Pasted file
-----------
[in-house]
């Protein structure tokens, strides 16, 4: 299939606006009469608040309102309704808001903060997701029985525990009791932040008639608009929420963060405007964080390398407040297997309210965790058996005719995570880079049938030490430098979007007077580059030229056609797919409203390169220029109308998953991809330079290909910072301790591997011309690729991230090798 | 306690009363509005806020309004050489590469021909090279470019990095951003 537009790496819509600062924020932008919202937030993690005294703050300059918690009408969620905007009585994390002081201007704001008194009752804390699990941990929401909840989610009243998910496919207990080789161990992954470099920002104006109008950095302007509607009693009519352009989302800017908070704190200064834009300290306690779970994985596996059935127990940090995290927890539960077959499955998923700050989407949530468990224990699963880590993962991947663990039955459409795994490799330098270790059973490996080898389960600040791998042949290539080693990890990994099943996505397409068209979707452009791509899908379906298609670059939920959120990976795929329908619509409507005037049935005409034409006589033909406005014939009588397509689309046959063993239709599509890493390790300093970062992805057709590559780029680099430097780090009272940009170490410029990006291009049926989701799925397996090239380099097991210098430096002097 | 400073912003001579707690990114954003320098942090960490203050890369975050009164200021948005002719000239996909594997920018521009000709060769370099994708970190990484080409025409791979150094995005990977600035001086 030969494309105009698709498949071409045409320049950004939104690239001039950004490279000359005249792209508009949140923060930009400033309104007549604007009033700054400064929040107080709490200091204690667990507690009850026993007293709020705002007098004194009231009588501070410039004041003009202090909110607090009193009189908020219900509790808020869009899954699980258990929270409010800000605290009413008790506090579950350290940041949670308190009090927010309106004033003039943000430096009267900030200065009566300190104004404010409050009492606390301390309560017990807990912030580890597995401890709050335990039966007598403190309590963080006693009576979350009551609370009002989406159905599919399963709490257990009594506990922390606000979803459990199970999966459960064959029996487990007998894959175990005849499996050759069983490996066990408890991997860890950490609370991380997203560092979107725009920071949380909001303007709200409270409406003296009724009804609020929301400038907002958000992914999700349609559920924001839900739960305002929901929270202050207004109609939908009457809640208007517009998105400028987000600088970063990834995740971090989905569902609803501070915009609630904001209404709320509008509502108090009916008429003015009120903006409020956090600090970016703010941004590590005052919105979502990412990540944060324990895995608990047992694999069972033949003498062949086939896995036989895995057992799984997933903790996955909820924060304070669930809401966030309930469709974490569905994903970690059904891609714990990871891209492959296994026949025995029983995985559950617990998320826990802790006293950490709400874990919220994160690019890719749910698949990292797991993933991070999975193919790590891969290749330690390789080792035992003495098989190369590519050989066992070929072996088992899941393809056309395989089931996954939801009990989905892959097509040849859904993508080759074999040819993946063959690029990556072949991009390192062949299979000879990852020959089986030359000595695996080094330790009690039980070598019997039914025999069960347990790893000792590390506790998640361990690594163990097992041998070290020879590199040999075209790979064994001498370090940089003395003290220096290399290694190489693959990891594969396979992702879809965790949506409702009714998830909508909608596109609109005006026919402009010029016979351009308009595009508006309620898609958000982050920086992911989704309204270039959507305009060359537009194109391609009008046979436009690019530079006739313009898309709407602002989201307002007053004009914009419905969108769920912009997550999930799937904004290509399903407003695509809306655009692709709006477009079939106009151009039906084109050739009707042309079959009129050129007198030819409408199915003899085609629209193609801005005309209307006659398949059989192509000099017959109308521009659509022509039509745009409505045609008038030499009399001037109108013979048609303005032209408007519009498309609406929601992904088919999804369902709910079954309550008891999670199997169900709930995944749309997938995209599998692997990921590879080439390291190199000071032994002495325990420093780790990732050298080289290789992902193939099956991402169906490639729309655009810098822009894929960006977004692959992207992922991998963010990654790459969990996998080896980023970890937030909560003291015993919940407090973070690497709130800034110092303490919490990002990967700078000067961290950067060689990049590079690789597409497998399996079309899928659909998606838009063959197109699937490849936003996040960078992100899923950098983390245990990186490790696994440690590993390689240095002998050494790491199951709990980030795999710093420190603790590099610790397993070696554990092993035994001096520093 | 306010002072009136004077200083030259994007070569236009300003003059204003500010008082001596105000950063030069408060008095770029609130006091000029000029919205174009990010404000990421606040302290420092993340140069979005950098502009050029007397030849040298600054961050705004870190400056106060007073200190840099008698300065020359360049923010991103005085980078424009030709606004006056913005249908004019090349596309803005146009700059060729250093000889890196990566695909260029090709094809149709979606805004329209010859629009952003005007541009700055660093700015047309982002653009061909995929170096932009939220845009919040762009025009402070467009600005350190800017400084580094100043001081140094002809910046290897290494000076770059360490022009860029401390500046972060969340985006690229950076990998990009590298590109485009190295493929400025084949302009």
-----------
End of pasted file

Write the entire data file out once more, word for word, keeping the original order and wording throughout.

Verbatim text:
[in-house]
């Protein structure tokens, strides 16, 4: 299939606006009469608040309102309704808001903060997701029985525990009791932040008639608009929420963060405007964080390398407040297997309210965790058996005719995570880079049938030490430098979007007077580059030229056609797919409203390169220029109308998953991809330079290909910072301790591997011309690729991230090798 | 306690009363509005806020309004050489590469021909090279470019990095951003 537009790496819509600062924020932008919202937030993690005294703050300059918690009408969620905007009585994390002081201007704001008194009752804390699990941990929401909840989610009243998910496919207990080789161990992954470099920002104006109008950095302007509607009693009519352009989302800017908070704190200064834009300290306690779970994985596996059935127990940090995290927890539960077959499955998923700050989407949530468990224990699963880590993962991947663990039955459409795994490799330098270790059973490996080898389960600040791998042949290539080693990890990994099943996505397409068209979707452009791509899908379906298609670059939920959120990976795929329908619509409507005037049935005409034409006589033909406005014939009588397509689309046959063993239709599509890493390790300093970062992805057709590559780029680099430097780090009272940009170490410029990006291009049926989701799925397996090239380099097991210098430096002097 | 400073912003001579707690990114954003320098942090960490203050890369975050009164200021948005002719000239996909594997920018521009000709060769370099994708970190990484080409025409791979150094995005990977600035001086 030969494309105009698709498949071409045409320049950004939104690239001039950004490279000359005249792209508009949140923060930009400033309104007549604007009033700054400064929040107080709490200091204690667990507690009850026993007293709020705002007098004194009231009588501070410039004041003009202090909110607090009193009189908020219900509790808020869009899954699980258990929270409010800000605290009413008790506090579950350290940041949670308190009090927010309106004033003039943000430096009267900030200065009566300190104004404010409050009492606390301390309560017990807990912030580890597995401890709050335990039966007598403190309590963080006693009576979350009551609370009002989406159905599919399963709490257990009594506990922390606000979803459990199970999966459960064959029996487990007998894959175990005849499996050759069983490996066990408890991997860890950490609370991380997203560092979107725009920071949380909001303007709200409270409406003296009724009804609020929301400038907002958000992914999700349609559920924001839900739960305002929901929270202050207004109609939908009457809640208007517009998105400028987000600088970063990834995740971090989905569902609803501070915009609630904001209404709320509008509502108090009916008429003015009120903006409020956090600090970016703010941004590590005052919105979502990412990540944060324990895995608990047992694999069972033949003498062949086939896995036989895995057992799984997933903790996955909820924060304070669930809401966030309930469709974490569905994903970690059904891609714990990871891209492959296994026949025995029983995985559950617990998320826990802790006293950490709400874990919220994160690019890719749910698949990292797991993933991070999975193919790590891969290749330690390789080792035992003495098989190369590519050989066992070929072996088992899941393809056309395989089931996954939801009990989905892959097509040849859904993508080759074999040819993946063959690029990556072949991009390192062949299979000879990852020959089986030359000595695996080094330790009690039980070598019997039914025999069960347990790893000792590390506790998640361990690594163990097992041998070290020879590199040999075209790979064994001498370090940089003395003290220096290399290694190489693959990891594969396979992702879809965790949506409702009714998830909508909608596109609109005006026919402009010029016979351009308009595009508006309620898609958000982050920086992911989704309204270039959507305009060359537009194109391609009008046979436009690019530079006739313009898309709407602002989201307002007053004009914009419905969108769920912009997550999930799937904004290509399903407003695509809306655009692709709006477009079939106009151009039906084109050739009707042309079959009129050129007198030819409408199915003899085609629209193609801005005309209307006659398949059989192509000099017959109308521009659509022509039509745009409505045609008038030499009399001037109108013979048609303005032209408007519009498309609406929601992904088919999804369902709910079954309550008891999670199997169900709930995944749309997938995209599998692997990921590879080439390291190199000071032994002495325990420093780790990732050298080289290789992902193939099956991402169906490639729309655009810098822009894929960006977004692959992207992922991998963010990654790459969990996998080896980023970890937030909560003291015993919940407090973070690497709130800034110092303490919490990002990967700078000067961290950067060689990049590079690789597409497998399996079309899928659909998606838009063959197109699937490849936003996040960078992100899923950098983390245990990186490790696994440690590993390689240095002998050494790491199951709990980030795999710093420190603790590099610790397993070696554990092993035994001096520093 | 306010002072009136004077200083030259994007070569236009300003003059204003500010008082001596105000950063030069408060008095770029609130006091000029000029919205174009990010404000990421606040302290420092993340140069979005950098502009050029007397030849040298600054961050705004870190400056106060007073200190840099008698300065020359360049923010991103005085980078424009030709606004006056913005249908004019090349596309803005146009700059060729250093000889890196990566695909260029090709094809149709979606805004329209010859629009952003005007541009700055660093700015047309982002653009061909995929170096932009939220845009919040762009025009402070467009600005350190800017400084580094100043001081140094002809910046290897290494000076770059360490022009860029401390500046972060969340985006690229950076990998990009590298590109485009190295493929400025084949302009």